Uli had presented her with five final words as she stomped out of the back door in her favourite green Wellingtons.

“You are not Miss Marple,” he had said.

The words stayed with her as she tromped her way down towards the sea and her back itched in the exact spot that she knew Uli had the telescope focused on.  What on earth did she think she was doing?  Was she going to single-handedly round up the smugglers in time for the nine o’clock news?  Was that it?

The sea before her was choppy and black.  The lighthouse swept its rotating beam along the island with reassuring regularity and the lights along the far side of the bay were as many as they were going to be all evening.  She walked on.

They had happened upon a Whale, along the shore, earlier in the week.  Dead of course.  A Pilot Whale, Uli had said.  It had been assailed by the gulls and it stank to high heaven.  It wasn’t the smell that had bothered her though.  It was the finality, the suddenness of the finality.  One moment bolting through the black cold waters, the next impaled on a barren shore, life leaking away…

The front door of the neighbour’s house arrived quicker than anticipated.  She had almost expected the front door to be ajar, to creak open as she tapped gently upon it.  But it wasn’t, it was closed and it looked like it had not been opened in the longest of times.  In fact, the whole place looked deserted.  Perhaps that’s the way the smugglers liked it.

She glanced across at her own house and, yes, there was Uli, eye glued to the telescope.  He saw her seeing him and straightened up quickly to beckon her back home.  Come home Miss Marple, come home to the shore.


Not yet. 

She turned and raised her fist to the door. A moment’s hesitation and then she knocked.  A hard confident neighbourly knock.  Then she waited, hardly nervous at all.

Was that a movement within?  She couldn’t be sure.  Who would come to the door?  Would it friend or foe, smuggler or aged owner?  What would they have to say to her?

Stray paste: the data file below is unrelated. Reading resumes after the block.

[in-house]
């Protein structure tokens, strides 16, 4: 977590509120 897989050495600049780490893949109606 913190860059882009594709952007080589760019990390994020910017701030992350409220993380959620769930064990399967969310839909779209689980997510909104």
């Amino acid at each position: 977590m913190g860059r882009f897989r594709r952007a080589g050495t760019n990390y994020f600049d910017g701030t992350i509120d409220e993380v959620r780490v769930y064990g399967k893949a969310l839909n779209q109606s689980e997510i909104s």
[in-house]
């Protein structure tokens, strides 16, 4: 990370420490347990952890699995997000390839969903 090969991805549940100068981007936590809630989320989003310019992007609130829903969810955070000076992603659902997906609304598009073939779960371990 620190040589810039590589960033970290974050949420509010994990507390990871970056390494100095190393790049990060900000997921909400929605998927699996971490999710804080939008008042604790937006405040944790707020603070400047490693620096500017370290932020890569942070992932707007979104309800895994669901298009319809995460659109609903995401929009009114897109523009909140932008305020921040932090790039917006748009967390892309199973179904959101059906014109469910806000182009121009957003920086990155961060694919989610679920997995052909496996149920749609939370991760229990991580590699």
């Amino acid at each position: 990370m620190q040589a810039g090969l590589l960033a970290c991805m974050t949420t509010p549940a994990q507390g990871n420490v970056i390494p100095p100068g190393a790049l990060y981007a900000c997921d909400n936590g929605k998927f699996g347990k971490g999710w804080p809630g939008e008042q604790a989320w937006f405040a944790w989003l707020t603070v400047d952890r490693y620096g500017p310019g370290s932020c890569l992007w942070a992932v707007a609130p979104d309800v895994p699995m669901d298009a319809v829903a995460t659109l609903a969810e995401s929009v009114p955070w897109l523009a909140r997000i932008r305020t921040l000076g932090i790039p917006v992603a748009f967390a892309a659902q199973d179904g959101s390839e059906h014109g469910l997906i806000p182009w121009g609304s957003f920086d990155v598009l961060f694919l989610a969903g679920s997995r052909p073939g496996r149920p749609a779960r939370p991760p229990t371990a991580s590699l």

Heike didn’t know and she suddenly realised that was just fine.

She didn’t need to know the answers, not at this very moment.

At this very moment, she was just out in the world asking the questions.

And that was enough.


Jim Murdoch said...

When my curiously gives up the ghost then’ll be the time to lie down and die but not till then. That’s what I took from this. It doesn’t matter what Hayke finds. When Uli says, “It’s late for us,” to my mind he’s talking about more than the time of day; the subtext here is their time of life. For Hayke though questions are her lifeblood. An interesting ending. Can’t pretend I wasn’t a little disappointed not to find out the source of the light but that doesn’t mean the story doesn’t work.

Paul Carroll said...

Very nice piece of work, Ken! I was wondering what might happen, and then... well, that was the point, right? To ask questions, to wonder? That there comes a time when we just need to ask questions and whether we get answers or not isn't so important?

Or I've just interpretted your story in a way you didn't mean for it to be interpretted.

Whatever the case, I very much enjoyed this!

Ulrich Martin said...

Fine story, Ken. We really enjoy it.
By the way, the Tiramisu was made from old eggs, so it was not intended as a friendly gift but as an attack to immobilise and catch the smugglers.

Karen Redman said...

More, more, more please! Beautifully written & excellent to read. x

Rachel Fox said...

You can't end it there... To me it felt a bit like you'd reached the word count or something. It's a really good build-up though.

Ken Armstrong said...

Jim: I think you got my intention pretty good there. I felt that I had reached the end of the story that I wanted to tell.

Paul: Thanks Paul. You interpreted things pretty damn well, I reckon. :)

Ulrich: I even spelled Tiramisu wrong (I fixed it since). Silly me.

Karen: You are nice, thanks.

Rachel: I like that you would like more, that good news. Not sure if I have any more though. It wasn't a word-count consideration, I promise. :)